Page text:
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The Heisman Race That Wasn’t

Why this season’s most touted running backs failed to live up to the hype

Getty Images/Elias Stein
Getty Images/Elias Stein

There’s some version of the 2016 college football season in which Lamar Jackson didn’t, by mid-October, already have the Heisman Trophy wrapped up and hanging from his mantel in a Christmas stocking.

I don’t want to live in that alternate world, where Jackson twisted an ankle or failed to awe us with field-shrinking lopes through Florida State’s secondary. Watching him rupture defenses has been the season’s greatest thrill. But a real Heisman battle would have been an entertaining addition to this eminently predictable campaign, and we should have had one, courtesy of a slew of talented running backs who appeared ready to challenge the award’s quarterback hegemony.

Alas, the prospect of those backs trying to one-up each other with 200-yard, three-touchdown outputs every week never materialized. Jackson’s coronation is coming, meaning that for now, the Heisman race that wasn’t is a more interesting story than the Heisman win that’s all but guaranteed.

In the last decade, the only two running backs to win the Heisman hailed from Alabama, including Derrick Henry last season. No back even approached contention in a number of recent years, but last season signaled a rushing renaissance in the sport. Five running backs finished in the top eight in the 2015 Heisman voting. The last time that happened was 2006; the last time it happened before that was 1987, when a back from Holy Cross finished third in the voting.

Fresh off that positional resurgence, seven running backs entered the season with 25:1 or better odds to win the trophy, per Bovada. Then the games began, and the stuffed rush attempts and injuries piled up. One by one, the hopefuls’ Heisman chances derailed. LSU’s Leonard Fournette hurt an ankle. Stanford’s Christian McCaffrey hurt, um, something, even if coach David Shaw won’t say exactly what. Georgia’s Nick Chubb lost his open-field magic. And so on.

Overall, those seven backs — the above three plus Florida State’s Dalvin Cook, Oregon’s Royce Freeman, Oklahoma’s Samaje Perine, and Alabama’s Bo Scarbrough — are down 31 percent in all-purpose yards per game and 32 percent in touchdowns per game, as compared to their marks from last season. Only Alabama’s Scarbrough has posted better numbers than he did a year ago, except he ranks fourth on his own team in rushing yards and was more of a high-ceiling flier than an actual contender anyway.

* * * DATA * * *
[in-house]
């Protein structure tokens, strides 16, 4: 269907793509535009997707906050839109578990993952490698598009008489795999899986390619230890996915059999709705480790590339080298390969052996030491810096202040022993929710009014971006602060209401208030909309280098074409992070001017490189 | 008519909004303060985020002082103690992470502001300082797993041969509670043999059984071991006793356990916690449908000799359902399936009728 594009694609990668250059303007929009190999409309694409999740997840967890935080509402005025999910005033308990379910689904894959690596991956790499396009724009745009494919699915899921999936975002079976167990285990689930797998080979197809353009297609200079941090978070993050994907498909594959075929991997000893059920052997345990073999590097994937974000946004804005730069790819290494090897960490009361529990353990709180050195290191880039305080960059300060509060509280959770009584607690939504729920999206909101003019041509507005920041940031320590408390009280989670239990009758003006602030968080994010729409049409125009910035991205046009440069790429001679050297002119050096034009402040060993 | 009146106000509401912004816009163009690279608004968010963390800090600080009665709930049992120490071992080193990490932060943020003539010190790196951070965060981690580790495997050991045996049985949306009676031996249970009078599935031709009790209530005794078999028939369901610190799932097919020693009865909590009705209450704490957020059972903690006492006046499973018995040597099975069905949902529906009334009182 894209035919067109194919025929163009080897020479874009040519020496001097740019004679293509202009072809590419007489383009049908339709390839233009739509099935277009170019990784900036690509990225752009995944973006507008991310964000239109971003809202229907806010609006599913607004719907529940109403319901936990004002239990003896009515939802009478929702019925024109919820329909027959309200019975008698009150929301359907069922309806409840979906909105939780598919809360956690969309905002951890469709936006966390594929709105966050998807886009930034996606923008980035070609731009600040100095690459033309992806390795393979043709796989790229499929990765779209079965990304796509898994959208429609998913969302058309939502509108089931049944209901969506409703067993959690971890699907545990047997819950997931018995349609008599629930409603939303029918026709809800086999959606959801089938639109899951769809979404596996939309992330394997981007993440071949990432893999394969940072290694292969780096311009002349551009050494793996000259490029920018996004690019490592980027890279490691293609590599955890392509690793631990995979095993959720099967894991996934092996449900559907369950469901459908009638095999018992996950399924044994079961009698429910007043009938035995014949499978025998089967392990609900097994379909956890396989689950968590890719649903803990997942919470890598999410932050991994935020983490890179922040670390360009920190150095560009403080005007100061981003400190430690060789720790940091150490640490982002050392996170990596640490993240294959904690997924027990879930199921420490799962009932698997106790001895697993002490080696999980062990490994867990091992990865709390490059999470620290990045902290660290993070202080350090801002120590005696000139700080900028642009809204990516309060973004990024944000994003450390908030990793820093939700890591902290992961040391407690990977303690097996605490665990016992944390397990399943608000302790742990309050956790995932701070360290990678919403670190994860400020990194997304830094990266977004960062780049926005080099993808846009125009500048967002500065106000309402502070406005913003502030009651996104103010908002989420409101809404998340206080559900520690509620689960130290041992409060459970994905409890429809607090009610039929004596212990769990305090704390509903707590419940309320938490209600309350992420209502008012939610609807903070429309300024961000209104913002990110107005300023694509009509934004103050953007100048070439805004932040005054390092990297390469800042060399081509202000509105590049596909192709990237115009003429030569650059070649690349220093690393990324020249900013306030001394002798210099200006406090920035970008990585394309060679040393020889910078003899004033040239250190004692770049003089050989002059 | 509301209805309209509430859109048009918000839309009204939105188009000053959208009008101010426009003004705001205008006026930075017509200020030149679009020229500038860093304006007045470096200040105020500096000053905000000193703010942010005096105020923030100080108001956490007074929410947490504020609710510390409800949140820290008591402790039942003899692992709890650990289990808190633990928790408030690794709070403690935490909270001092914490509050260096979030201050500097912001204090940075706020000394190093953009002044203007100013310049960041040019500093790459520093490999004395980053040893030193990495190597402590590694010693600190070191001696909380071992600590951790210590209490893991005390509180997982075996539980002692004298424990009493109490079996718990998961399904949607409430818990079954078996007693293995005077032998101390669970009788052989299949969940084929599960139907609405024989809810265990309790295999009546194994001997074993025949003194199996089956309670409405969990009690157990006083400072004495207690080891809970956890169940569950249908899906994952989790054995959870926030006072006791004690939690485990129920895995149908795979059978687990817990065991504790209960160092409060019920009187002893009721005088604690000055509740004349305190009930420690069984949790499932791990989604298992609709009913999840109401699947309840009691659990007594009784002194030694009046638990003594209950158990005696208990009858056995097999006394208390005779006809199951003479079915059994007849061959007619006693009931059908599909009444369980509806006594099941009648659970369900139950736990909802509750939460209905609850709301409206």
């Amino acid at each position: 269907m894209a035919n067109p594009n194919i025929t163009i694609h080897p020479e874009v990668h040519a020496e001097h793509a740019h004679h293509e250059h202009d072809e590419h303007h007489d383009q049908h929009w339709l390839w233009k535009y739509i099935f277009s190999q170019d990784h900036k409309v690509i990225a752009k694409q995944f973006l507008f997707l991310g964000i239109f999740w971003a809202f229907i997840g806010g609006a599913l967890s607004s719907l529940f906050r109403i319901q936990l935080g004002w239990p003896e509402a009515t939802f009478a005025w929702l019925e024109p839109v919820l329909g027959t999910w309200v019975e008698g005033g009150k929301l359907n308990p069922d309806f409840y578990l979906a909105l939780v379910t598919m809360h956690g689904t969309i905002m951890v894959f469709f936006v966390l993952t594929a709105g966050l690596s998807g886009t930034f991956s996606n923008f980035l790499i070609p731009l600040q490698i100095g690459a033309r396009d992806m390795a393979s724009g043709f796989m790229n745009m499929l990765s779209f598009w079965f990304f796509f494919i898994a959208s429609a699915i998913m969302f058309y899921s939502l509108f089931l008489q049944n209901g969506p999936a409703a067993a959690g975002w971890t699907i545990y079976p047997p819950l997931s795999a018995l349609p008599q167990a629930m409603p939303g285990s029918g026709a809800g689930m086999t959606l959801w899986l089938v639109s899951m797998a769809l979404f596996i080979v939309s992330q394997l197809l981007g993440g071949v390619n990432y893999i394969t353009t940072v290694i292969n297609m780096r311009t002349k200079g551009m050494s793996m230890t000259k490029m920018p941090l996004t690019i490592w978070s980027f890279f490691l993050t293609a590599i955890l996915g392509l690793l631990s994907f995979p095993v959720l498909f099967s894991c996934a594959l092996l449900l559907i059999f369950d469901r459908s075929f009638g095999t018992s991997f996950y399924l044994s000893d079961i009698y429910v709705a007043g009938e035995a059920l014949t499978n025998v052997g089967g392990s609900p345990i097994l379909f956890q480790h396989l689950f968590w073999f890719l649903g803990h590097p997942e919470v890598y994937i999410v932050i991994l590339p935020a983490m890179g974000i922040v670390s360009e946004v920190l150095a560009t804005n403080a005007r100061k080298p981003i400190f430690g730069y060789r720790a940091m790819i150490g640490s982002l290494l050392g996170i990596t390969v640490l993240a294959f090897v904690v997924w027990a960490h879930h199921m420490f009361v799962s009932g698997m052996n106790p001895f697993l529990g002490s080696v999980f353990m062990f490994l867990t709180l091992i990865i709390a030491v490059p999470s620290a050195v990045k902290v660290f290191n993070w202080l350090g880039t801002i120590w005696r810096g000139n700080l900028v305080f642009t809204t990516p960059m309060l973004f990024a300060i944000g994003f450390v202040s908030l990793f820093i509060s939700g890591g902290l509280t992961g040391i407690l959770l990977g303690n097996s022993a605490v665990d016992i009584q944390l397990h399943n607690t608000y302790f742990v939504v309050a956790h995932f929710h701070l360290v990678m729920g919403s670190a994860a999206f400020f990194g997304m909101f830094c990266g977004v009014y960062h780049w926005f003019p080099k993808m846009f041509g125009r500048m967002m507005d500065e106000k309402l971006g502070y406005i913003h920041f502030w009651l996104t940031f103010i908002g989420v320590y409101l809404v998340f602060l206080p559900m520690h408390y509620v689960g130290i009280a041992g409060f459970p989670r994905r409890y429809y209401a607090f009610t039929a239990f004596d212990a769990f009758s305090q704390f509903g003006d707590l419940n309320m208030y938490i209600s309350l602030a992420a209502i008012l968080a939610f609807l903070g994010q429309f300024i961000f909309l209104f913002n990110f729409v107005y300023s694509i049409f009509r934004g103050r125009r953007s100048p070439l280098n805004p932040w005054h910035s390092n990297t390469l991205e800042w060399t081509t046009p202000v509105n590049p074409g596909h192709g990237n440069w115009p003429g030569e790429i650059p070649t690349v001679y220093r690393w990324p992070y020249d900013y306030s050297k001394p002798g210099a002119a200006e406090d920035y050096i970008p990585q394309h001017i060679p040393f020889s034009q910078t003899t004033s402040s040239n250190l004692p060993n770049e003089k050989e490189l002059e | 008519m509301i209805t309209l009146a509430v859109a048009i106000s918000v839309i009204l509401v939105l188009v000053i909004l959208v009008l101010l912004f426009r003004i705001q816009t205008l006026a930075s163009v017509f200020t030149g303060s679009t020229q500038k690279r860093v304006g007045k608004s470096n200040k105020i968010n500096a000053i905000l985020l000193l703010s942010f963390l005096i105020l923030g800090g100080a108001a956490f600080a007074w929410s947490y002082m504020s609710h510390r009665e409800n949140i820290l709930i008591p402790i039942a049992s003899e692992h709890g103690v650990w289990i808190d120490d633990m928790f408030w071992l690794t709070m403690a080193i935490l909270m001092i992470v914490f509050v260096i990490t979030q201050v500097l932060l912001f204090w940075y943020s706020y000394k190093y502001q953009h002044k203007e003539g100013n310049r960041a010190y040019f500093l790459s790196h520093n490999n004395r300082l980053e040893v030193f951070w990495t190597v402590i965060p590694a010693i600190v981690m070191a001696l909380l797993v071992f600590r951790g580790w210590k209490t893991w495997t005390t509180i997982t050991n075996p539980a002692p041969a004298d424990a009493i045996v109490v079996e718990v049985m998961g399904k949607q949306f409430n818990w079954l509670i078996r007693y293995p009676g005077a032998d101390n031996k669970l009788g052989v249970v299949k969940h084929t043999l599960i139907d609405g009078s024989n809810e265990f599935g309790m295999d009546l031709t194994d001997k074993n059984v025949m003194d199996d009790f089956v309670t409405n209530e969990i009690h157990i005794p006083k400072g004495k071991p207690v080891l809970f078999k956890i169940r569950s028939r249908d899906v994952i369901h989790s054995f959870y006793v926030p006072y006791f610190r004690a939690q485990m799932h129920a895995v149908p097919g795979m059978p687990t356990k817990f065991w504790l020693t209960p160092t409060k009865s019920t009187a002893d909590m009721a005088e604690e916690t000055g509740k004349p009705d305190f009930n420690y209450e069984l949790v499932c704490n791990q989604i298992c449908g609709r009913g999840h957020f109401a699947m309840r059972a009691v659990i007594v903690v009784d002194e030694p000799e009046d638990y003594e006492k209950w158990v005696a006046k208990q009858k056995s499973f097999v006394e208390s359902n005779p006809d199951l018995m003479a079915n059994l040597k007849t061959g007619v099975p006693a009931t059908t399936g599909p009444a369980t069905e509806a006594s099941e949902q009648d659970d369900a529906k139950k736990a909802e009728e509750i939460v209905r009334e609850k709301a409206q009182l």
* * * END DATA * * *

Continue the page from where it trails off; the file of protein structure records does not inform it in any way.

It didn’t have to be this way. It shouldn’t have been this way. The field started off so strong, including Chubb, who opened the season with a 222-yard showing against a ranked North Carolina squad in his first game back from a gruesome knee injury. But Chubb’s performance, like his team’s, quickly collapsed.

The Georgia back has surpassed 100 all-purpose yards just once in six games since Week 1. Part of the problem is the blocking in front of him, as Georgia ranks 100th in FBS in Football Outsiders’ adjusted line yards metric, which measures the offensive line’s contribution to a team’s rushing total. Last year, the Bulldogs ranked 36th; the year before, when Chubb ascended to the national scene, Georgia ranked fourth.

Even when he’s had holes, though, Chubb’s typical burst hasn’t been present. Since Week 1, he’s had only one rush of 20-plus yards. The disappearance of long runs has been a common factor behind these backs’ 2016 declines. Perine, who has reached 100 yards rushing in just one game this year and will miss at least two weeks with a hamstring injury, has a season-long run of just 30 yards, after he managed five runs that exceeded that length last year. In the first half of last season, Fournette had rushes of 71, 62, 75, and 87 yards; this year, he has no runs longer than 35.